21. October 10, 2008 4:59 pm

    blame the system… blame the mindset of people… blame the recruitment rate… blame the word retirement…
    but blaming does no good. if a person is 30 and has the mental strength fit enuf to overcome any crisis, then age doesn’t matter. but as he ages, his body gets weaker if he doesn’t take good care of it. so the same ability cannot be expected of him due to physical constraints.
    So deciding efficiency based only on either mental/physical strength or age shouldn’t be done. all three factors and prolly more should be taken into account.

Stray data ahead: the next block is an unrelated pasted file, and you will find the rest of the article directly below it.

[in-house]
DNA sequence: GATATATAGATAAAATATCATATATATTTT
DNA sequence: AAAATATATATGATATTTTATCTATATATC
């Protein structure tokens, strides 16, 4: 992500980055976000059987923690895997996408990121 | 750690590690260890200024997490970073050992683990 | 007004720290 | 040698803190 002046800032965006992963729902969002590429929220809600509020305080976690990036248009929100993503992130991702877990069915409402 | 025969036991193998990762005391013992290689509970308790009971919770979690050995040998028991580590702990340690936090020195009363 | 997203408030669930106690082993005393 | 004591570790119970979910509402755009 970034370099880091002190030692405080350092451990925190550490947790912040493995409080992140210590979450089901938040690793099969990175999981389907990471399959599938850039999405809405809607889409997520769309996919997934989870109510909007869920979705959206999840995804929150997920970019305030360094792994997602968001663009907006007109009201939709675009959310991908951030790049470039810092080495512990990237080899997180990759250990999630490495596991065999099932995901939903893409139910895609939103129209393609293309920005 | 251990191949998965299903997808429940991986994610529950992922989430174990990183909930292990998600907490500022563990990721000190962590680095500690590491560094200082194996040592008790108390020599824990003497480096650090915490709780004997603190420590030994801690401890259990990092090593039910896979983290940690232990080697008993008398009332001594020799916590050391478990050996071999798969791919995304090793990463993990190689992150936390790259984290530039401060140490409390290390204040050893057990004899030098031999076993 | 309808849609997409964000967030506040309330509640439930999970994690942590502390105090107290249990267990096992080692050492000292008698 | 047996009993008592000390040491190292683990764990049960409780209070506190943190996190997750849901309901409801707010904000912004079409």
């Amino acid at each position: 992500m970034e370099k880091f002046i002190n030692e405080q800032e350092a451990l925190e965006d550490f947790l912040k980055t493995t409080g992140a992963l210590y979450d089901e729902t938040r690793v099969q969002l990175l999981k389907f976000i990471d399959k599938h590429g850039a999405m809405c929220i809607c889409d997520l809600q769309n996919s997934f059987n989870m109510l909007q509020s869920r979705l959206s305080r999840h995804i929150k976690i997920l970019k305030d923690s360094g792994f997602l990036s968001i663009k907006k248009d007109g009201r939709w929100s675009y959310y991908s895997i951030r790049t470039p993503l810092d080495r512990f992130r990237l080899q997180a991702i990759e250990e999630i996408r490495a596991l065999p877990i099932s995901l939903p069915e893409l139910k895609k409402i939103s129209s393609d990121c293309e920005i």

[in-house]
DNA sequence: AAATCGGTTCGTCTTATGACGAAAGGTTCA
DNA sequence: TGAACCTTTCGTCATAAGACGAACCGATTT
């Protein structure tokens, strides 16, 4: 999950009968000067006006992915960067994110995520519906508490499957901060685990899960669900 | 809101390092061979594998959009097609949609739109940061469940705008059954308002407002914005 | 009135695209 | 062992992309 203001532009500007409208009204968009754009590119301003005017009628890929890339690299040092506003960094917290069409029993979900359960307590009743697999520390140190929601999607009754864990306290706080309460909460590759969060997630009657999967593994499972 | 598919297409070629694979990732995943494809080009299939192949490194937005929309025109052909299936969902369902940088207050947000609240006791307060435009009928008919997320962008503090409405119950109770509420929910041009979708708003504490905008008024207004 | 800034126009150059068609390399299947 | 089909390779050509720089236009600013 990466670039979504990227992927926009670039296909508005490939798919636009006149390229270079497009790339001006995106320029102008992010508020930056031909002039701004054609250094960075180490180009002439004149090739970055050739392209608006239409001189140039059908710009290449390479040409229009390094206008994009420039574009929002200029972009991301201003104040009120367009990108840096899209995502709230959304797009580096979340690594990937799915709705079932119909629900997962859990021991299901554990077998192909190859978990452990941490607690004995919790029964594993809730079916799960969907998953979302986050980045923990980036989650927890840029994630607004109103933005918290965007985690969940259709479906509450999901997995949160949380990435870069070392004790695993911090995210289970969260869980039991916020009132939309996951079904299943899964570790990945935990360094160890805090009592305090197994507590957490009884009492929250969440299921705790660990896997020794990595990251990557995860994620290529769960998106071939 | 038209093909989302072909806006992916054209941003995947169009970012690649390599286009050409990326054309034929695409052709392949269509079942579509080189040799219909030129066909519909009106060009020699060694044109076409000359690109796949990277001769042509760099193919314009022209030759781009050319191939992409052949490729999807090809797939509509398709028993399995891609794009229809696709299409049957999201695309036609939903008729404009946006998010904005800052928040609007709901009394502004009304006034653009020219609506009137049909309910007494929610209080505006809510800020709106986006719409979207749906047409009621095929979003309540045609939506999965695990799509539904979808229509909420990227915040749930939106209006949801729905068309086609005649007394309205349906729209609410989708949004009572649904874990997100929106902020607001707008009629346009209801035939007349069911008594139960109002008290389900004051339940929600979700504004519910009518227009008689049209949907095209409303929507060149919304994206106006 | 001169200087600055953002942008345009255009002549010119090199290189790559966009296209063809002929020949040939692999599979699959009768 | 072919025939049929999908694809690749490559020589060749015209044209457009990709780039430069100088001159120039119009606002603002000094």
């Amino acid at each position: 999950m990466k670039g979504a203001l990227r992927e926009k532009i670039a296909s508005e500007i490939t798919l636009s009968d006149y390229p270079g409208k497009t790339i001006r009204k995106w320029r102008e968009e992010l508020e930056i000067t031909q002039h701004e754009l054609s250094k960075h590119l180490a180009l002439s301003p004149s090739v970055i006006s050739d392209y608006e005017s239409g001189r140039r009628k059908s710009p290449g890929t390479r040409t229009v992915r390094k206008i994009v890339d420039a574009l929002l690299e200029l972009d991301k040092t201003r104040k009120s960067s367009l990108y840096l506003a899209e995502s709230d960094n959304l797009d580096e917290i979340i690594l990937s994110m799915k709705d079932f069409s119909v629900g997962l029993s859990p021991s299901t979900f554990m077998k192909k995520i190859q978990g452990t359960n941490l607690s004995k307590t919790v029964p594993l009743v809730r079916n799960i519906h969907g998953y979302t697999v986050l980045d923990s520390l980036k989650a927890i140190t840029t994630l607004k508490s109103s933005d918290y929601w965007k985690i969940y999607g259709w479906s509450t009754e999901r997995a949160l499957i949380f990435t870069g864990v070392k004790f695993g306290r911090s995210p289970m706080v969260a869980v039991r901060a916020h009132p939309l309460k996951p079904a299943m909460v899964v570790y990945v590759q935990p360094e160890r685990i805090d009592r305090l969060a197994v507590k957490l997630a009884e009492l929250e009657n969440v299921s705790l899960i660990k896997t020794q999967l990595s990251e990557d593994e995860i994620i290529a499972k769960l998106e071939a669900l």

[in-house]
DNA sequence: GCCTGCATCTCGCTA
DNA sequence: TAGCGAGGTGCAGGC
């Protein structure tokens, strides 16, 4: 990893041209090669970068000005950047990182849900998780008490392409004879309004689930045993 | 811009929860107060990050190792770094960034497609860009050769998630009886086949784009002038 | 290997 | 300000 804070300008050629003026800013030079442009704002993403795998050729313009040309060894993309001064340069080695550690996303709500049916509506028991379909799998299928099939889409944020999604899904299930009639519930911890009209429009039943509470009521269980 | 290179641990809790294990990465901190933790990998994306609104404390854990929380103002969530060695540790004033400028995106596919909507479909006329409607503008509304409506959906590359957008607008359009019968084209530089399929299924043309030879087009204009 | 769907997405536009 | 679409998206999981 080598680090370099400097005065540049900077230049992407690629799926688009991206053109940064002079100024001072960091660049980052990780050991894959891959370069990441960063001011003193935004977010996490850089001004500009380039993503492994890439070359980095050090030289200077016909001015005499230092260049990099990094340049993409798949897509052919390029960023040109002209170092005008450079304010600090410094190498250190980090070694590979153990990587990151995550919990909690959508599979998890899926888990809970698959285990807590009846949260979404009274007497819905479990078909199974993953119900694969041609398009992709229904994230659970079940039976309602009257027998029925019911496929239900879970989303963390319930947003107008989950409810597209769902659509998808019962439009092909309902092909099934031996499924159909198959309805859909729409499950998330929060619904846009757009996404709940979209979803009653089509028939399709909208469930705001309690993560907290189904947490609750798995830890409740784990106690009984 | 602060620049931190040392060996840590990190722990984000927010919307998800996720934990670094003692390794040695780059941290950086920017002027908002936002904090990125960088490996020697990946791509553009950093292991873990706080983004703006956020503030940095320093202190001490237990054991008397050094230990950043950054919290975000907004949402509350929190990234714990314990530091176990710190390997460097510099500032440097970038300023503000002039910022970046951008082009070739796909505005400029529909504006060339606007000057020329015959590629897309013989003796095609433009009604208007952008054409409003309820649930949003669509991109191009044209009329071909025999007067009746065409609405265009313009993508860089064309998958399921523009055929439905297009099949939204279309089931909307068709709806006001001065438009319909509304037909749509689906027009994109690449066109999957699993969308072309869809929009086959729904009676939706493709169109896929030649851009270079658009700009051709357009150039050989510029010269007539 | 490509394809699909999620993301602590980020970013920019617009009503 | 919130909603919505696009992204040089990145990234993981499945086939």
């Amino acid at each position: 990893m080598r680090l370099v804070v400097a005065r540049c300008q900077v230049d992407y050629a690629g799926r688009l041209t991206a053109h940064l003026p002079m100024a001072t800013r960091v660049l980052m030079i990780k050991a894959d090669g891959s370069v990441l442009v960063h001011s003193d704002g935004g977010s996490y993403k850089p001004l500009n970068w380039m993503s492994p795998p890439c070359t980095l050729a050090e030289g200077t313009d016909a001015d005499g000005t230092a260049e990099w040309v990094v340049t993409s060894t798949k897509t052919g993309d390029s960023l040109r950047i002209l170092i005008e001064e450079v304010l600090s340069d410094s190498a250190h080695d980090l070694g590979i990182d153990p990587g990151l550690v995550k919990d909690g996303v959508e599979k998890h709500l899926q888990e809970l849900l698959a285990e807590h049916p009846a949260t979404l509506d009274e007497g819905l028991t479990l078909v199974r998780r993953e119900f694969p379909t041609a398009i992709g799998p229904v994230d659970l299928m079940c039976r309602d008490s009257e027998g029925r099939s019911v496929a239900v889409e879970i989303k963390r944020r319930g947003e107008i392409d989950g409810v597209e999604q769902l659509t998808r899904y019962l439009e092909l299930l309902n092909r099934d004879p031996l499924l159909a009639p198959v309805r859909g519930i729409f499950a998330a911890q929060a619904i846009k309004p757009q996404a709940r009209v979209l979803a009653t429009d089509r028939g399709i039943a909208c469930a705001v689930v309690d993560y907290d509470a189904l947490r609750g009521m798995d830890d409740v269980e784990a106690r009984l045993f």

22. October 10, 2008 7:09 pm

    I think it all depends individually. There are many factors such as personal or financial obligations that affects the decisions made on this matter. I believe professions like doctors, lawyers and teachers would only progress for betterment based on years of practice and growth in experience. But I strongly believe it has to be a personal choice rather than “stamped” mandatory. Some may prefer a younger professional these days, perhaps more to attract fresh and innovative ideas. Youngsters these days doesn’t need to put that extra effort as what our ancestors had to – this is one of the diminishing qualities that I would applaud the older generations, that had worked hard to build what is today.

  23. Padmini permalink
    October 11, 2008 3:06 am